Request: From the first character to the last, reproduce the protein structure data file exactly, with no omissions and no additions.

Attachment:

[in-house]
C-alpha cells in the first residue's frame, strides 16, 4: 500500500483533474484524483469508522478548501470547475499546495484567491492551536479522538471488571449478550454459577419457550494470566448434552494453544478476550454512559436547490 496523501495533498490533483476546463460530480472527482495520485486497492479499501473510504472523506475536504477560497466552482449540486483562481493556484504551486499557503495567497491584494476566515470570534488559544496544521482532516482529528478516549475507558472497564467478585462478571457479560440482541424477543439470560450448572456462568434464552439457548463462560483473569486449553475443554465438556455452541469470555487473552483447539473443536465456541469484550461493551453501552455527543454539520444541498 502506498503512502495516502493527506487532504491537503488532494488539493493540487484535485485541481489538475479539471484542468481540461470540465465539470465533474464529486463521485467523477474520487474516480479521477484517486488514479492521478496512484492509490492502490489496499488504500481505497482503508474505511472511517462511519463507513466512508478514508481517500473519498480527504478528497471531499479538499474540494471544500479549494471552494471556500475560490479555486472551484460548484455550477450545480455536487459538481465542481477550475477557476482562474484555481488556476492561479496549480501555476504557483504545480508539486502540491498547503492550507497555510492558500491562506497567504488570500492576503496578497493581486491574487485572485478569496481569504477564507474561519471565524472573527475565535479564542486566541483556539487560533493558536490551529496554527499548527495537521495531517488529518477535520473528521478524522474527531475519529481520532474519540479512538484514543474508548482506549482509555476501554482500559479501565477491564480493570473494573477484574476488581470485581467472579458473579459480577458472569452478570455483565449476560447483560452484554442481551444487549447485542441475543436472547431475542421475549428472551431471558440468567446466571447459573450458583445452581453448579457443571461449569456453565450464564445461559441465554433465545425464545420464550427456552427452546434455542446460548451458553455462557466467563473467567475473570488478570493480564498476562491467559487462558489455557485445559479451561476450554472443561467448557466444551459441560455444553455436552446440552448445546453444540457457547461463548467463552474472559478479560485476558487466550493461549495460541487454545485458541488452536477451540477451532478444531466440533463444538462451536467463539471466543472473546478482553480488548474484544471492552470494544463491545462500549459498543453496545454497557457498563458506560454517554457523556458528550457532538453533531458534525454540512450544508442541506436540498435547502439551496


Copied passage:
[in-house]
C-alpha cells in the first residue's frame, strides 16, 4: 500500500483533474484524483469508522478548501470547475499546495484567491492551536479522538471488571449478550454459577419457550494470566448434552494453544478476550454512559436547490 496523501495533498490533483476546463460530480472527482495520485486497492479499501473510504472523506475536504477560497466552482449540486483562481493556484504551486499557503495567497491584494476566515470570534488559544496544521482532516482529528478516549475507558472497564467478585462478571457479560440482541424477543439470560450448572456462568434464552439457548463462560483473569486449553475443554465438556455452541469470555487473552483447539473443536465456541469484550461493551453501552455527543454539520444541498 502506498503512502495516502493527506487532504491537503488532494488539493493540487484535485485541481489538475479539471484542468481540461470540465465539470465533474464529486463521485467523477474520487474516480479521477484517486488514479492521478496512484492509490492502490489496499488504500481505497482503508474505511472511517462511519463507513466512508478514508481517500473519498480527504478528497471531499479538499474540494471544500479549494471552494471556500475560490479555486472551484460548484455550477450545480455536487459538481465542481477550475477557476482562474484555481488556476492561479496549480501555476504557483504545480508539486502540491498547503492550507497555510492558500491562506497567504488570500492576503496578497493581486491574487485572485478569496481569504477564507474561519471565524472573527475565535479564542486566541483556539487560533493558536490551529496554527499548527495537521495531517488529518477535520473528521478524522474527531475519529481520532474519540479512538484514543474508548482506549482509555476501554482500559479501565477491564480493570473494573477484574476488581470485581467472579458473579459480577458472569452478570455483565449476560447483560452484554442481551444487549447485542441475543436472547431475542421475549428472551431471558440468567446466571447459573450458583445452581453448579457443571461449569456453565450464564445461559441465554433465545425464545420464550427456552427452546434455542446460548451458553455462557466467563473467567475473570488478570493480564498476562491467559487462558489455557485445559479451561476450554472443561467448557466444551459441560455444553455436552446440552448445546453444540457457547461463548467463552474472559478479560485476558487466550493461549495460541487454545485458541488452536477451540477451532478444531466440533463444538462451536467463539471466543472473546478482553480488548474484544471492552470494544463491545462500549459498543453496545454497557457498563458506560454517554457523556458528550457532538453533531458534525454540512450544508442541506436540498435547502439551496